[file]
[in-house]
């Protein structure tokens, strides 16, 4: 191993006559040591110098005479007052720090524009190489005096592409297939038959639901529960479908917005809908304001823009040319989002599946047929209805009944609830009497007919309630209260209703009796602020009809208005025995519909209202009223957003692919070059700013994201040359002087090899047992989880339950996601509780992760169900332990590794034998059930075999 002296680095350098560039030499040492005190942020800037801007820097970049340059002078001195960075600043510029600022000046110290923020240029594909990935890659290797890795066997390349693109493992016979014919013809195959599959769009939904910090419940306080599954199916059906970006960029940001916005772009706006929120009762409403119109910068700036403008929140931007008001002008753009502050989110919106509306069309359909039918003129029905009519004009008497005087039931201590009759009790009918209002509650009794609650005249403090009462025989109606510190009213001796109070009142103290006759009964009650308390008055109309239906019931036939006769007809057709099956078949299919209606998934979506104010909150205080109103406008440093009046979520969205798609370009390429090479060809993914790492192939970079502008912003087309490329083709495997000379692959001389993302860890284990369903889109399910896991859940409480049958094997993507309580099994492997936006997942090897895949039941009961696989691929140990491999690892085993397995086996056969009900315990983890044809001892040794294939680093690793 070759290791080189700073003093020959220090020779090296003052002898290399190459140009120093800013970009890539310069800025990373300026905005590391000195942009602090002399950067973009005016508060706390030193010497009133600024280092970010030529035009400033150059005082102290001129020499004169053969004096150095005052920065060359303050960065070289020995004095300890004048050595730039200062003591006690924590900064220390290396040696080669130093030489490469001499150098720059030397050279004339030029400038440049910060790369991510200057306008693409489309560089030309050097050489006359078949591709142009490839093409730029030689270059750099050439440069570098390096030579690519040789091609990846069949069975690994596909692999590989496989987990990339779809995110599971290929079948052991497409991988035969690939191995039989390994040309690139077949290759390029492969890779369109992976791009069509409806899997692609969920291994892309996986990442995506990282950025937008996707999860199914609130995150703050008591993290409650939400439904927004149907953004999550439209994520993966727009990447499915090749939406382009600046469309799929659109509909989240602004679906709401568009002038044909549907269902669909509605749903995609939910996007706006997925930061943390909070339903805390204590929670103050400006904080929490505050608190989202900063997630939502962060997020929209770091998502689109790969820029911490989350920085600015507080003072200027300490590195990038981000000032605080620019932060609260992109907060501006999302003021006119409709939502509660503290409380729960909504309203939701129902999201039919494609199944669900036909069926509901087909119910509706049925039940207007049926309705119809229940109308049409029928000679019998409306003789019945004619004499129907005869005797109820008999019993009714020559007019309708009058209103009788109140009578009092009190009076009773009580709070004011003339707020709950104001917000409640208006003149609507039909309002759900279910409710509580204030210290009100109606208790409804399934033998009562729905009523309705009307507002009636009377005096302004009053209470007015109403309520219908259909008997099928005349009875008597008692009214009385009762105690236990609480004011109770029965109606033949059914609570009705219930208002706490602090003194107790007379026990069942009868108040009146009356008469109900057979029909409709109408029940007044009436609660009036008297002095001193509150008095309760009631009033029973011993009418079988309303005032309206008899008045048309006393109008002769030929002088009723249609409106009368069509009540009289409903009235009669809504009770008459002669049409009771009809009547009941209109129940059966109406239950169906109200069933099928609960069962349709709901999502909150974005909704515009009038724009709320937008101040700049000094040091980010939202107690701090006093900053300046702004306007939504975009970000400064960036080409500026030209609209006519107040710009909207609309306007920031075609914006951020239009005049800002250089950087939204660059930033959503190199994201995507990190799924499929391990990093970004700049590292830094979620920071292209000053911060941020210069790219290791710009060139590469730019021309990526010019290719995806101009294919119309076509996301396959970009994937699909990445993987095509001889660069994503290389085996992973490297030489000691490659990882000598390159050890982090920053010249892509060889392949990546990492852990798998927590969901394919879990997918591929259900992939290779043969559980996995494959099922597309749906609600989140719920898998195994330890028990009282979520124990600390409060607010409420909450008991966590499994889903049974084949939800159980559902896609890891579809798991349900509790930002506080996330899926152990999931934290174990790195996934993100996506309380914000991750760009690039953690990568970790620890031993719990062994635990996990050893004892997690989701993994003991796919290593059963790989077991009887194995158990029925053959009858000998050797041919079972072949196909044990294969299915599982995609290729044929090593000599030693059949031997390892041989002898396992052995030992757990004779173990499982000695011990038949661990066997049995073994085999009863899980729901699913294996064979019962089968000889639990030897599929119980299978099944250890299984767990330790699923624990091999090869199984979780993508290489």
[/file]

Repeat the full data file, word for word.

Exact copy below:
[in-house]
């Protein structure tokens, strides 16, 4: 191993006559040591110098005479007052720090524009190489005096592409297939038959639901529960479908917005809908304001823009040319989002599946047929209805009944609830009497007919309630209260209703009796602020009809208005025995519909209202009223957003692919070059700013994201040359002087090899047992989880339950996601509780992760169900332990590794034998059930075999 002296680095350098560039030499040492005190942020800037801007820097970049340059002078001195960075600043510029600022000046110290923020240029594909990935890659290797890795066997390349693109493992016979014919013809195959599959769009939904910090419940306080599954199916059906970006960029940001916005772009706006929120009762409403119109910068700036403008929140931007008001002008753009502050989110919106509306069309359909039918003129029905009519004009008497005087039931201590009759009790009918209002509650009794609650005249403090009462025989109606510190009213001796109070009142103290006759009964009650308390008055109309239906019931036939006769007809057709099956078949299919209606998934979506104010909150205080109103406008440093009046979520969205798609370009390429090479060809993914790492192939970079502008912003087309490329083709495997000379692959001389993302860890284990369903889109399910896991859940409480049958094997993507309580099994492997936006997942090897895949039941009961696989691929140990491999690892085993397995086996056969009900315990983890044809001892040794294939680093690793 070759290791080189700073003093020959220090020779090296003052002898290399190459140009120093800013970009890539310069800025990373300026905005590391000195942009602090002399950067973009005016508060706390030193010497009133600024280092970010030529035009400033150059005082102290001129020499004169053969004096150095005052920065060359303050960065070289020995004095300890004048050595730039200062003591006690924590900064220390290396040696080669130093030489490469001499150098720059030397050279004339030029400038440049910060790369991510200057306008693409489309560089030309050097050489006359078949591709142009490839093409730029030689270059750099050439440069570098390096030579690519040789091609990846069949069975690994596909692999590989496989987990990339779809995110599971290929079948052991497409991988035969690939191995039989390994040309690139077949290759390029492969890779369109992976791009069509409806899997692609969920291994892309996986990442995506990282950025937008996707999860199914609130995150703050008591993290409650939400439904927004149907953004999550439209994520993966727009990447499915090749939406382009600046469309799929659109509909989240602004679906709401568009002038044909549907269902669909509605749903995609939910996007706006997925930061943390909070339903805390204590929670103050400006904080929490505050608190989202900063997630939502962060997020929209770091998502689109790969820029911490989350920085600015507080003072200027300490590195990038981000000032605080620019932060609260992109907060501006999302003021006119409709939502509660503290409380729960909504309203939701129902999201039919494609199944669900036909069926509901087909119910509706049925039940207007049926309705119809229940109308049409029928000679019998409306003789019945004619004499129907005869005797109820008999019993009714020559007019309708009058209103009788109140009578009092009190009076009773009580709070004011003339707020709950104001917000409640208006003149609507039909309002759900279910409710509580204030210290009100109606208790409804399934033998009562729905009523309705009307507002009636009377005096302004009053209470007015109403309520219908259909008997099928005349009875008597008692009214009385009762105690236990609480004011109770029965109606033949059914609570009705219930208002706490602090003194107790007379026990069942009868108040009146009356008469109900057979029909409709109408029940007044009436609660009036008297002095001193509150008095309760009631009033029973011993009418079988309303005032309206008899008045048309006393109008002769030929002088009723249609409106009368069509009540009289409903009235009669809504009770008459002669049409009771009809009547009941209109129940059966109406239950169906109200069933099928609960069962349709709901999502909150974005909704515009009038724009709320937008101040700049000094040091980010939202107690701090006093900053300046702004306007939504975009970000400064960036080409500026030209609209006519107040710009909207609309306007920031075609914006951020239009005049800002250089950087939204660059930033959503190199994201995507990190799924499929391990990093970004700049590292830094979620920071292209000053911060941020210069790219290791710009060139590469730019021309990526010019290719995806101009294919119309076509996301396959970009994937699909990445993987095509001889660069994503290389085996992973490297030489000691490659990882000598390159050890982090920053010249892509060889392949990546990492852990798998927590969901394919879990997918591929259900992939290779043969559980996995494959099922597309749906609600989140719920898998195994330890028990009282979520124990600390409060607010409420909450008991966590499994889903049974084949939800159980559902896609890891579809798991349900509790930002506080996330899926152990999931934290174990790195996934993100996506309380914000991750760009690039953690990568970790620890031993719990062994635990996990050893004892997690989701993994003991796919290593059963790989077991009887194995158990029925053959009858000998050797041919079972072949196909044990294969299915599982995609290729044929090593000599030693059949031997390892041989002898396992052995030992757990004779173990499982000695011990038949661990066997049995073994085999009863899980729901699913294996064979019962089968000889639990030897599929119980299978099944250890299984767990330790699923624990091999090869199984979780993508290489």